In streaming-data systems, like applications that stream telemetry from industrial assets or IoT, people encounter problems related to flow control, memory management, and poor performance. The Akka Streams API addresses these issues and it naturally models the common patterns found with streaming telemetry, through simple, composable, and high-level constructs. This talk will provide a motivating example for using Akka Streams and demonstrate a number of these common patterns, in support of building reliable and resilient systems for streaming telemetry at scale.
This is an introductory talk and it assumes very little background knowledge. Some experience with Scala, Akka, or a systems programming language is helpful, but is not necessary. Someone new to Scala, or even unfamiliar with Akka, should benefit from this talk. Someone who has intermediate to advanced experience building streaming-data applications should also appreciate this talk, especially if they are unfamiliar with the Akka Streams API.
This talk aims to demonstrate the unique challenges of streaming telemetry, especially when the stream of data is unbounded and not directly controlled by the server, typical in industrial settings, or IoT. These challenges include decomposing messages, batching messages within near real-time constraints, rate-limiting requests, managing concurrency and periodic events, and flow control, among others. These challenges emerge as common patterns and while they are conceptually easy to address, implementations become difficult in traditional multi-threaded, systems-programming languages. Many people turn to Akka and the actor model to address these challenges, however, when building applications for streaming data, the actor model alone is not sufficient, and people encounter the same implementation challenges. This talk aims to show how the Akka Streams API models the common patterns found with streaming data and makes building reliable and resilient applications quite straightforward, without the need to implement a lot of code.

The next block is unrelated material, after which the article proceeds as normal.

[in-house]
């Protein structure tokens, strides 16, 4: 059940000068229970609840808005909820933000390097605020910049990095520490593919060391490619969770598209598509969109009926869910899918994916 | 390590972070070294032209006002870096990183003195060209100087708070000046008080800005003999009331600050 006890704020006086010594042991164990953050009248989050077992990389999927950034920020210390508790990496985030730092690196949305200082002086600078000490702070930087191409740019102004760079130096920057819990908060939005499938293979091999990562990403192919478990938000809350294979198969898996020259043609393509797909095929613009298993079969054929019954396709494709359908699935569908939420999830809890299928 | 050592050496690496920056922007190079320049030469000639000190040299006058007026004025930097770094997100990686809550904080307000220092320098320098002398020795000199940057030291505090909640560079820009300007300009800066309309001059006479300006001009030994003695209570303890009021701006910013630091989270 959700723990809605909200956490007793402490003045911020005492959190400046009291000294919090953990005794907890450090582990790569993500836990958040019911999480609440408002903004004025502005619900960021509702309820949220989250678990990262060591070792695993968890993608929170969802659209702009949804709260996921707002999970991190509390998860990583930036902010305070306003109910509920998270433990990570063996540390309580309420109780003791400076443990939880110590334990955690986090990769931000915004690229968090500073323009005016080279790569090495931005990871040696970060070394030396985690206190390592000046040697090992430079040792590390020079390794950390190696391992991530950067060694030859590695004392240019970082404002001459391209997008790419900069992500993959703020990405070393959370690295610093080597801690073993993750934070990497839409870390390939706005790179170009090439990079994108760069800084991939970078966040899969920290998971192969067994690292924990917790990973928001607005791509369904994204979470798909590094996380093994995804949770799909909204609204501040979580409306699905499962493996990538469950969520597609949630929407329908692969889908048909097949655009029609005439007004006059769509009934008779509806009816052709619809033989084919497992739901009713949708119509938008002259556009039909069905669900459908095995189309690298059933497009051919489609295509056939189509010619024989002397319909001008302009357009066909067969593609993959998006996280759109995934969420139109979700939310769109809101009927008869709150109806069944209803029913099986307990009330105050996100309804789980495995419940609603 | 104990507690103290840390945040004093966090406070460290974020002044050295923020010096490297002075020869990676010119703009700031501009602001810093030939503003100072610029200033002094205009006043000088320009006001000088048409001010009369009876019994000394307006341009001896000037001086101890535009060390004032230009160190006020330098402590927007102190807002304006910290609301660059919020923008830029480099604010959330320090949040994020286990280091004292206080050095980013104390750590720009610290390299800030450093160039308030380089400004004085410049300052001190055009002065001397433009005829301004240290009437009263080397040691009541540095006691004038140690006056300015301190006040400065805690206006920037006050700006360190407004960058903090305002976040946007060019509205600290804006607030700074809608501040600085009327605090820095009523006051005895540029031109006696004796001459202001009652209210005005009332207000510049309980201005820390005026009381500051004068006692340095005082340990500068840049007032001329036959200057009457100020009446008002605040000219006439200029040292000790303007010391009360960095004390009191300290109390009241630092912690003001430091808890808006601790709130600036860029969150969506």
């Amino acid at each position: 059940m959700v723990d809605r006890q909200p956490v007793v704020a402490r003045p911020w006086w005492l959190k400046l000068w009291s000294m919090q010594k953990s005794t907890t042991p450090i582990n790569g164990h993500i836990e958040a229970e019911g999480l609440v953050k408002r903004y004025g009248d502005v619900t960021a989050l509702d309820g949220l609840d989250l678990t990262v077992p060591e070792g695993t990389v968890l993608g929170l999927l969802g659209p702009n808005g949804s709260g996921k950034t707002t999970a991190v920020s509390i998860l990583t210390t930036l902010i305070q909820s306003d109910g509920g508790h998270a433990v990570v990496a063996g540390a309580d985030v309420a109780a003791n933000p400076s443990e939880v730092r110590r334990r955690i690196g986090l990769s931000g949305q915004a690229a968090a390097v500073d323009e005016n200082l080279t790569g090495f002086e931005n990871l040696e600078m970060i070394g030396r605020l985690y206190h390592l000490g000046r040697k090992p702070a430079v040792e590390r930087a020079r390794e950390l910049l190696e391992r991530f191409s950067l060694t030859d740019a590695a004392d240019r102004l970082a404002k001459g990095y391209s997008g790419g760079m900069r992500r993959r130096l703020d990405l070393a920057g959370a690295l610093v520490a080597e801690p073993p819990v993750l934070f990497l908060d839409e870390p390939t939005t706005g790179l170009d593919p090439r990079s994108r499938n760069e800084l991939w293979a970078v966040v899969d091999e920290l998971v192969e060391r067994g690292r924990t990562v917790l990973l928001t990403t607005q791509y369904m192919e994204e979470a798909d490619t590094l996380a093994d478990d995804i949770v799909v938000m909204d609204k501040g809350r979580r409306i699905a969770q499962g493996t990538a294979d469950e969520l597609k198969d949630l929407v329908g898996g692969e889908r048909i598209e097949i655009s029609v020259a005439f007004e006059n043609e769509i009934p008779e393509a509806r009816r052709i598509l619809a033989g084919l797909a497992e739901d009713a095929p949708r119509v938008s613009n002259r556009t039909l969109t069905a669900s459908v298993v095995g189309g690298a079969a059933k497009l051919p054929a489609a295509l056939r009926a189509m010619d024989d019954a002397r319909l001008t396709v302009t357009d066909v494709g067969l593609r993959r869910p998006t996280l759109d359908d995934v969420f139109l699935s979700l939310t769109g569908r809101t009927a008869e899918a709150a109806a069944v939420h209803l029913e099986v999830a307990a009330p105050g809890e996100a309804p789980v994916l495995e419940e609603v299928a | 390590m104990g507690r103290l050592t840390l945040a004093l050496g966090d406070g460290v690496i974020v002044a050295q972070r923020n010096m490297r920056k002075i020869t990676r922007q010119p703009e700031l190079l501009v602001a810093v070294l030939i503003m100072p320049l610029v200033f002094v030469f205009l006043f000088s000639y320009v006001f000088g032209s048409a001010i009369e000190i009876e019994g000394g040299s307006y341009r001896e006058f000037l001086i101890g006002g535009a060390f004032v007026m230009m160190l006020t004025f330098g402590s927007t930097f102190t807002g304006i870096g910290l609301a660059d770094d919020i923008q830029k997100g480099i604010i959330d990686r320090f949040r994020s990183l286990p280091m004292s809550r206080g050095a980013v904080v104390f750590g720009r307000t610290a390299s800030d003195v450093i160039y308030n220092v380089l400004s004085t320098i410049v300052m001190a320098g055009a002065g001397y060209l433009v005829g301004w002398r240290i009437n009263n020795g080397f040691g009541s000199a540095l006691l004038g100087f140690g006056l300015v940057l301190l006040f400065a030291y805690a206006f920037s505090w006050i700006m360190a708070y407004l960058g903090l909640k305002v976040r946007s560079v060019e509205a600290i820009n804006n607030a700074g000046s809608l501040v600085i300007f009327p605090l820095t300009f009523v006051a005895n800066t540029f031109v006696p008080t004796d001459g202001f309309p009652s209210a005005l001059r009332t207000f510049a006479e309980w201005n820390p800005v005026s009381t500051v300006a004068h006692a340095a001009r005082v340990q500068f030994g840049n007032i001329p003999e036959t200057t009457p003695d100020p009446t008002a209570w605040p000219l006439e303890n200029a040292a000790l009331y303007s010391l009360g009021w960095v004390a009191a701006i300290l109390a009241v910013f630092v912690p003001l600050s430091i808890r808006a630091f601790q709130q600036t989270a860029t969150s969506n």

This talk will incorporate elements of these two blog posts of mine:
It will also incorporate some of the introductory material from this talk of mine at Reactive Summit 2017:
Colin Breck has almost two decades of experience in developing time-series infrastructures for the monitoring and control of industrial applications. At Tesla, he works on distributed systems for the monitoring, aggregation, and control of distributed, renewable-energy assets. Previously, he worked on the PI System at OSIsoft, including the time-series database and publish-subscribe infrastructure. He writes monthly at [blog.colinbreck.com](http://blog.colinbreck.com/).